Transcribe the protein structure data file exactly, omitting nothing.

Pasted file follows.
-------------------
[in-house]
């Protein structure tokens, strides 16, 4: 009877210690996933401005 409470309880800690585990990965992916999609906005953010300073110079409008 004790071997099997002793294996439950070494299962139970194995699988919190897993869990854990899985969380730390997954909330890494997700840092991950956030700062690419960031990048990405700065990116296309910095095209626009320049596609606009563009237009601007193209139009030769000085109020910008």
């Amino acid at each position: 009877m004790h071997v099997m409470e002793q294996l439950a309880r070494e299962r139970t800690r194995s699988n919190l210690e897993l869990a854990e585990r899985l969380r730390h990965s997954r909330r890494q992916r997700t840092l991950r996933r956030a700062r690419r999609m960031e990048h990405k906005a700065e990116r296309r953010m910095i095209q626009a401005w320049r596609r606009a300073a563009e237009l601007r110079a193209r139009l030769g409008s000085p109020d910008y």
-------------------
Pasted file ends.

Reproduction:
[in-house]
């Protein structure tokens, strides 16, 4: 009877210690996933401005 409470309880800690585990990965992916999609906005953010300073110079409008 004790071997099997002793294996439950070494299962139970194995699988919190897993869990854990899985969380730390997954909330890494997700840092991950956030700062690419960031990048990405700065990116296309910095095209626009320049596609606009563009237009601007193209139009030769000085109020910008």
């Amino acid at each position: 009877m004790h071997v099997m409470e002793q294996l439950a309880r070494e299962r139970t800690r194995s699988n919190l210690e897993l869990a854990e585990r899985l969380r730390h990965s997954r909330r890494q992916r997700t840092l991950r996933r956030a700062r690419r999609m960031e990048h990405k906005a700065e990116r296309r953010m910095i095209q626009a401005w320049r596609r606009a300073a563009e237009l601007r110079a193209r139009l030769g409008s000085p109020d910008y």